The Federal Court of Justice establishes that it has not yet dealt with the combination of facts that are found here. The very similar situation in the judgement of 20 December 2012 (BGH IX ZR 130/10) related to a third-party debtor in Germany and therefore it was not decisive whether an independent establishment of the provisions relating to attachability in addition to those of insolvency law was required in order to determine the insolvency estate. Nevertheless, in this 2012 judgment the Federal Court of Justice had made statements relating to this and had found that within the scope of compulsory enforcement the principle of territoriality applied because it was necessary for recourse to be had to the use of force by the state. The question of the scope of the protection against attachment was therefore determined in accordance with the law of the state of enforcement.
Unfortunately, in the decision in the present case the appeal court division did not adequately address the 2012 judgment and its grounds. While the court division directly admits the practical difficulties with its new decision, since an attachment abroad is only possible in accordance with the provisions applicable in the state of enforcement, this would not argue against the insolvency law being applicable with regard to the scope of the insolvency estate and the question of attachability. Ultimately, the Federal Court of Justice admonishes the insolvency administrator and third-party debtor to cooperate with each other.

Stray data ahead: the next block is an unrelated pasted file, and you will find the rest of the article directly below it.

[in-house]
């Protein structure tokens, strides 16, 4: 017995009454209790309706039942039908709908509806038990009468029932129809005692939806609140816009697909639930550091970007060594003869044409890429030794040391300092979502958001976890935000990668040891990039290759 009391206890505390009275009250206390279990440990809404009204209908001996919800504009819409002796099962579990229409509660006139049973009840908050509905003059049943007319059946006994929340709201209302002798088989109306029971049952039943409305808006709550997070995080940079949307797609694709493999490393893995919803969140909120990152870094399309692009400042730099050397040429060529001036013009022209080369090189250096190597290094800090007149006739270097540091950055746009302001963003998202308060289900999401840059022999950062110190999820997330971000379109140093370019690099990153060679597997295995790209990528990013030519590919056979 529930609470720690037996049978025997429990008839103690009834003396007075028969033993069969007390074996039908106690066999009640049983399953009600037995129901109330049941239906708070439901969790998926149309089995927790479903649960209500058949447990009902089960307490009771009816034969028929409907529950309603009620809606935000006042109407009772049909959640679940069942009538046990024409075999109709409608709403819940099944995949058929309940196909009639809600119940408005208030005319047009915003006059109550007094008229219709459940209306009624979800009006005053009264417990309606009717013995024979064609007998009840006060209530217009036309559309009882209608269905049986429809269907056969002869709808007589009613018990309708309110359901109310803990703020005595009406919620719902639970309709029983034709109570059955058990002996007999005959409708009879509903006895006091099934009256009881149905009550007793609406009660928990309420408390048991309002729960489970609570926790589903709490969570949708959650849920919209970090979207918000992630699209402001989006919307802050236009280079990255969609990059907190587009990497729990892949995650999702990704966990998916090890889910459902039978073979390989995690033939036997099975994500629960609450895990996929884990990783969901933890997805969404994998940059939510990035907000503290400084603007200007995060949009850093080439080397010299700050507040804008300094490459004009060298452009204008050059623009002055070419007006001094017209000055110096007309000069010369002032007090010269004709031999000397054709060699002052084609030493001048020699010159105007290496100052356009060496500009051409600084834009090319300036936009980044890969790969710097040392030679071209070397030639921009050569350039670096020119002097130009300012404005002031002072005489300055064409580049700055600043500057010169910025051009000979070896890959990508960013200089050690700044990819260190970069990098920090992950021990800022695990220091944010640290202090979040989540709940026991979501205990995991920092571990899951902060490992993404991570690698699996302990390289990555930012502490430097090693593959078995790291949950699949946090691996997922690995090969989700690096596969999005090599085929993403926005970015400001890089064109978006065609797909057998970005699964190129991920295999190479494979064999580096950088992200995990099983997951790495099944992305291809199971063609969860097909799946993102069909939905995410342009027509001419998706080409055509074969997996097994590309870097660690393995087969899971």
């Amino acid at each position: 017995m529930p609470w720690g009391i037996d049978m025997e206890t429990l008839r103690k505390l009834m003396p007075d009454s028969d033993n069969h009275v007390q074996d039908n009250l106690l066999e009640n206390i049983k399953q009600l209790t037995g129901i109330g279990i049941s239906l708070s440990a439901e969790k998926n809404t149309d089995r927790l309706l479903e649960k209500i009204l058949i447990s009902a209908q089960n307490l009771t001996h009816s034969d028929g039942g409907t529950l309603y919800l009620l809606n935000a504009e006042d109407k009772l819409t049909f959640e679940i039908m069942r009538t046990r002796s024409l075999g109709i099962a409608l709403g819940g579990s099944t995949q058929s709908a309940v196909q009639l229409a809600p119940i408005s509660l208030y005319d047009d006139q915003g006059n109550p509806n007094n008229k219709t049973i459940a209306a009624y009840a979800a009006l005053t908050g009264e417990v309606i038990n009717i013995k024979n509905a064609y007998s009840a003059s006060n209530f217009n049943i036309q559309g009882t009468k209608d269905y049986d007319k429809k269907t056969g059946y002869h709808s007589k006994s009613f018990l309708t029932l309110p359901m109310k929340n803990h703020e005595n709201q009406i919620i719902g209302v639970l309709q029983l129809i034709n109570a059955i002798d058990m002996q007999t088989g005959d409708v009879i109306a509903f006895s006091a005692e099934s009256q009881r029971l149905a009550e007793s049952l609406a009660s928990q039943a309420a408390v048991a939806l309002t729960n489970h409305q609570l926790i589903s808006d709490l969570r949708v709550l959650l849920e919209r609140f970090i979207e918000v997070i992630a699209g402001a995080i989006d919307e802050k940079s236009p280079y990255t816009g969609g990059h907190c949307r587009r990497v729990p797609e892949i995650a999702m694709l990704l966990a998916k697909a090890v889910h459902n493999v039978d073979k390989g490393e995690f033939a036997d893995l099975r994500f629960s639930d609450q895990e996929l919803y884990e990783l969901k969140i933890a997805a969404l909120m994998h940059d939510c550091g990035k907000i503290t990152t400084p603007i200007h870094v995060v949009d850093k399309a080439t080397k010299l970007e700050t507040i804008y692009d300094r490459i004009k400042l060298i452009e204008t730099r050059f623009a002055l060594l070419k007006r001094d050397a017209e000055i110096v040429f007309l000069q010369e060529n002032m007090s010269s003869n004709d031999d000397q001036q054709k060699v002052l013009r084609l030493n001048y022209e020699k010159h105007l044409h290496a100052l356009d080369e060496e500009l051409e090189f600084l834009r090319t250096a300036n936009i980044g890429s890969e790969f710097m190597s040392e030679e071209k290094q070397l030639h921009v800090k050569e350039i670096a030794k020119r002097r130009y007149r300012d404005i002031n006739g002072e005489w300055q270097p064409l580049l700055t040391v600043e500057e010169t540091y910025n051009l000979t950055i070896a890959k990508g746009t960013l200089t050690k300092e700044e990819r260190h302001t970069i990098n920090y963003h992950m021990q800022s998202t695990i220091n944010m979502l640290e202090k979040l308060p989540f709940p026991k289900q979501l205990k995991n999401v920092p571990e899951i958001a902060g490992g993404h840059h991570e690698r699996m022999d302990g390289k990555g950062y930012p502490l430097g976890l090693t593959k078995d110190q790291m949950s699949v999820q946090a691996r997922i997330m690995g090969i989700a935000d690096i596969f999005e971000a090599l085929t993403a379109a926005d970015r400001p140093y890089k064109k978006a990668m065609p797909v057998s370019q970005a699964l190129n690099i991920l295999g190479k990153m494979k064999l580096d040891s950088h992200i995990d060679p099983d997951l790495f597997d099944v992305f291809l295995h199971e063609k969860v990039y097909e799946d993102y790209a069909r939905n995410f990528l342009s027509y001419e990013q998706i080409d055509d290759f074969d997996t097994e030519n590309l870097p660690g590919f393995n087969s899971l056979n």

The argument that otherwise it would be necessary to examine the law of the specific state of enforcement is probably somewhat unrealistic. In the era of the EIR and international insolvency law, conflict of law provisions in different forms are not an exception. Insolvency administrators must simply be able to deal with them.
In the present case, the court division refers to the debtor, who is resident in Germany and should be protected by this country’s attachment protection provisions. Insolvency debtors who move abroad during insolvency proceedings because of a job offer and have higher living expenses there (as is the case, for example, in Switzerland) than in Germany will scarcely be able to get by at the German protected earnings rate.
It is therefore foreseeable that the court will have to deal with this topic area again in future.
Dr Annerose Tashiro, German-qualified lawyer (Rechtsanwältin), (Registered European Lawyer)